Fighting violent extremism & radicalization: Community engagement, Work, Belonging & Empathy

Fighting violent extremism & radicalization: Community engagement, Work, Belonging & Empathy
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This week’s Courrier International presents, on its front page, the “Anatomy of Terror, what makes people become terrorists?” based on a New Scientist report on the motivation of people to join terrorist groups. The true roots of ISIS, Al Shabaab, Boko Haram.... -inspired terror groups, can be found, according to Marc Sageman, Senior Fellow in the Foreign Policy Research Institute’s Center for the Study of Terrorism, in something much more deeper than ideological and religious motivations, and/or personality disorders ( he interviewed 172 jihadist terrorists in jail and carried out various psychological studies on them- the results are extensively shown in his 2004 book Understanding Terror Networks).

The issue to be careful stands in the notion of normality. “People who commit terrorist acts are usually embedded in a network of familial and friendship ties with allegiance to a closed group, be that tribal, cultural, national, religious or political” continues New Scientist “historically, the conditions for the murder of innocents by terrorism or genocide have occurred when one group fears extinction by another group. Ordinary people are motivated to “kill by category” through their own group identity.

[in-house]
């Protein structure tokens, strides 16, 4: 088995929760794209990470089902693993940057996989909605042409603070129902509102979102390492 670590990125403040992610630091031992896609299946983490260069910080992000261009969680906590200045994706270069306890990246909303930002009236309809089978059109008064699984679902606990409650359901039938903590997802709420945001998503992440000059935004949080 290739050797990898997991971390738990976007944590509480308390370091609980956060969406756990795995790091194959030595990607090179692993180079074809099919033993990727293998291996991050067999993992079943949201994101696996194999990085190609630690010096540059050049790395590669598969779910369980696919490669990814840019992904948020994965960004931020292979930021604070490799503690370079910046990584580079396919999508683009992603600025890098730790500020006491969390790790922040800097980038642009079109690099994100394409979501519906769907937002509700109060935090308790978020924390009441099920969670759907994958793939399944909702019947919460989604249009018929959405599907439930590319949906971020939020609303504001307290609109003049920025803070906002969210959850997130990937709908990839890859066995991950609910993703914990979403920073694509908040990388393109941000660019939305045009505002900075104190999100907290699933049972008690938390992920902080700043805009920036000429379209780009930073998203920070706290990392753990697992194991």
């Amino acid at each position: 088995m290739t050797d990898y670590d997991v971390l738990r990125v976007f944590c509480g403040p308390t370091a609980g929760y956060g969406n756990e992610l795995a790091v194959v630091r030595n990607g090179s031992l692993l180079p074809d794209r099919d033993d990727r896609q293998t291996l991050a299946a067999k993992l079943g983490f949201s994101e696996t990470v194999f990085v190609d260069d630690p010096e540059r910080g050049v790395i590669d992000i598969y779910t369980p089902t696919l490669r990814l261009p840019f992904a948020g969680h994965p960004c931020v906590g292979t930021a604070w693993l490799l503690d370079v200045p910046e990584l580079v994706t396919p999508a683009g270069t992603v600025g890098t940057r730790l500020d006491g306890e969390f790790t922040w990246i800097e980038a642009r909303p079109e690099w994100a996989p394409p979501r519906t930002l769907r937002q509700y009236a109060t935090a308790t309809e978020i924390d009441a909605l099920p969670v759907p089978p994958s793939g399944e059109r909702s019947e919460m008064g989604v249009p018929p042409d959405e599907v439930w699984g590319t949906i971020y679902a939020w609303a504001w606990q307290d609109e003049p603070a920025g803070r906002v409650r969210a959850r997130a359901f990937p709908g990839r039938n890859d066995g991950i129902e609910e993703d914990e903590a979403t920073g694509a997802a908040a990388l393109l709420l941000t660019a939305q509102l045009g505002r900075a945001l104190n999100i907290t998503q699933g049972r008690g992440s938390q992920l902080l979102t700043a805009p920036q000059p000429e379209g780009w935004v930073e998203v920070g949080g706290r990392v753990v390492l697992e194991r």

The Devoted to the cause character, whose spiritual strength is stronger than his/her physical strength, can be a powerful ( and potentially devastating) driver to join jihadist groups, fusing their individual identity with that of the group. Having “sacred values” for which people are willing to die for ( not so much of discussion, but rather statements without interpretations) can create close-minded characters who only see one solution to their life destiny.

Studies of Vera Mironova, game theorist and mathematician, analyzing individual behaviors in conflict environments, explains that some of the reasons to join jihadist group can be found in high salaries, food and medical insurance provided. Essentially, they do it for the money, not to starve, rather than following a religious ideology or some “sacred values” .

Front page of Courrier International this week September 2017